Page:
Why is travel so expensive now? You probably won’t like this answer

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By Christopher Elliott

Mary Barbuto wants to know why travel is so expensive right now — specifically, for rental cars. A one-week rental of an SUV at Fort Lauderdale International Airport next month will cost $134 per day, or $1,171 total.

“I can’t believe how outrageous the prices are for rental cars,” she told me. “Either they are very expensive, or the locations don’t have cars.”

It’s not just cars. Almost all travel, from airfares to vacation rentals, is getting more expensive. There are various reasons for the price increases, but there’s one that applies across the board. And you’re probably not going to like it.

How expensive is travel now?

No one systematically tracks car rental rates. But I’ve seen prices as high as $200 per day — roughly quadruple the standard rate — during this spring’s car rental shortage.

Airfares are rising, too. Although prices remain below 2019 levels in many markets, experts tell me they’ll pick up and could even exceed the last full prepandemic year. A new report from Hopper predicts round-trip domestic airfares will climb 4 percent this month already rising 12 percent since April. That’s a 16 increase heading into the summer.

And vacation rentals are having a banner year, with roughly twice the summer bookings than 2019, the last normal year. Prices are higher and will continue to climb as demand soars.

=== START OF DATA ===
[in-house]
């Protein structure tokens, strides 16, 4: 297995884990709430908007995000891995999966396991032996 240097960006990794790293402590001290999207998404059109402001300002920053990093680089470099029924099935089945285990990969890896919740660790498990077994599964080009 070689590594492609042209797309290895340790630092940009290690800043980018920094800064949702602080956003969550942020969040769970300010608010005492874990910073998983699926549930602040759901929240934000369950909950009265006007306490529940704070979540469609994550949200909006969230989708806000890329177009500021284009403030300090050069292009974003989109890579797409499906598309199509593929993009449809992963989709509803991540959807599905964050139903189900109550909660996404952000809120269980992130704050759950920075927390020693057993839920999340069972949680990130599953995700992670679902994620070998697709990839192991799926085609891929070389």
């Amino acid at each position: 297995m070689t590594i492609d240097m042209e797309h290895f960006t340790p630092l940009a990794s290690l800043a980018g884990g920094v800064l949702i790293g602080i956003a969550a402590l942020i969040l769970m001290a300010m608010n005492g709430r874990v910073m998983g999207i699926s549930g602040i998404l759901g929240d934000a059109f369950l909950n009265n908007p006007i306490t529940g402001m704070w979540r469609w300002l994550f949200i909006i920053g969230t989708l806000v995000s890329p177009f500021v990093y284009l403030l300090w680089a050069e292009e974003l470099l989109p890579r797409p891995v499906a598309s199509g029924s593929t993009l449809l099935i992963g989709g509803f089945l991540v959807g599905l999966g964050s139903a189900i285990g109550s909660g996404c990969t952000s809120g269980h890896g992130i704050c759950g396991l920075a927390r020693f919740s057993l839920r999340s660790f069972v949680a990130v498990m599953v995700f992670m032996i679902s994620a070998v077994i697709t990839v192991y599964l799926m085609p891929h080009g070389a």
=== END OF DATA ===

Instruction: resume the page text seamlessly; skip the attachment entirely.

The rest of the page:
MMGY Global CEO Clayton Reid described the summer prices as travel inflation.

“It’s real,” he says. “Deals are hard to come by for summer. Demand is so high that prices are actually going up in many places, even airfares are on the rise because demand is outweighing airlines’ reduced schedules.”

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Bottom line: Travel feels pretty expensive right now.

But why are prices so inflated?

Here’s the standard answer to the question: Why is travel so expensive? Travel companies use sophisticated yield-management programs to price their rooms and seats. As demand rises, the programs help them optimize rates to extract the most money from customers.

The only limit is the little card on the back of your hotel room door that lists an outrageous “Maximum Possible Rate.” That’s to prevent price gouging, by the way. Don’t laugh.

But almost no one has discussed the obvious reason for these recent price increases. Sure, each industry has its own justification for higher rates.

For example, the car rental industry sold off half its fleet during the pandemic because it believed it was the end of the world. Now it can’t buy cars fast enough because of the chip shortage. Vacation rentals were a “safe” bet for accommodations during the pandemic, with the Centers for Disease Control even endorsing them. Up prices go.

And why is travel expensive across the board?

The answer is simple: The travel industry is trying to make up for a lost year.

Now that demand has returned, they’re raising prices quickly to recover some of the missing revenue. The yield-management systems rely on human guidance. And the humans are telling the systems to charge as much as possible, as soon as possible.

Now they’re coming after me

Raising prices is one thing, but travel companies are going above and beyond. They’re also adding new junk fees in hopes of accelerating their recovery. I know because I’ve seen them.

Some are small. When I tried to do an online takeout order from a restaurant in Richmond, Va., this weekend, it added a $9 “service fee.” I asked about this surcharge and a representative apologized, saying its payment system added the fee automatically.

That was a half-truth. The payment system charged the restaurant a flat rate but gave it an option of adding the service fee. It was $9 in found money. Add up all the online orders and they’ll more than cover the $149 monthly charge for the restaurant’s payment system.

Others are not small.